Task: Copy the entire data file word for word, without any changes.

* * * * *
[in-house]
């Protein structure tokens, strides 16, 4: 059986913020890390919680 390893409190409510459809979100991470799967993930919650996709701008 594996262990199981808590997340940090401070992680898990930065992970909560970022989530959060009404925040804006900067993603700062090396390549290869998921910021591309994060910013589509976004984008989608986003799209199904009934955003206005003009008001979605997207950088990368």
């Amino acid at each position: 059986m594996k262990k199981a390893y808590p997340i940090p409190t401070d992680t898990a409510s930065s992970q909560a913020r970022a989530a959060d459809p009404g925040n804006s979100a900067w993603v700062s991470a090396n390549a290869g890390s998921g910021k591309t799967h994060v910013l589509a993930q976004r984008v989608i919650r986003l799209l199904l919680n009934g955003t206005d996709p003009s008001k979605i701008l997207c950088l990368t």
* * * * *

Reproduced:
[in-house]
């Protein structure tokens, strides 16, 4: 059986913020890390919680 390893409190409510459809979100991470799967993930919650996709701008 594996262990199981808590997340940090401070992680898990930065992970909560970022989530959060009404925040804006900067993603700062090396390549290869998921910021591309994060910013589509976004984008989608986003799209199904009934955003206005003009008001979605997207950088990368």
């Amino acid at each position: 059986m594996k262990k199981a390893y808590p997340i940090p409190t401070d992680t898990a409510s930065s992970q909560a913020r970022a989530a959060d459809p009404g925040n804006s979100a900067w993603v700062s991470a090396n390549a290869g890390s998921g910021k591309t799967h994060v910013l589509a993930q976004r984008v989608i919650r986003l799209l199904l919680n009934g955003t206005d996709p003009s008001k979605i701008l997207c950088l990368t």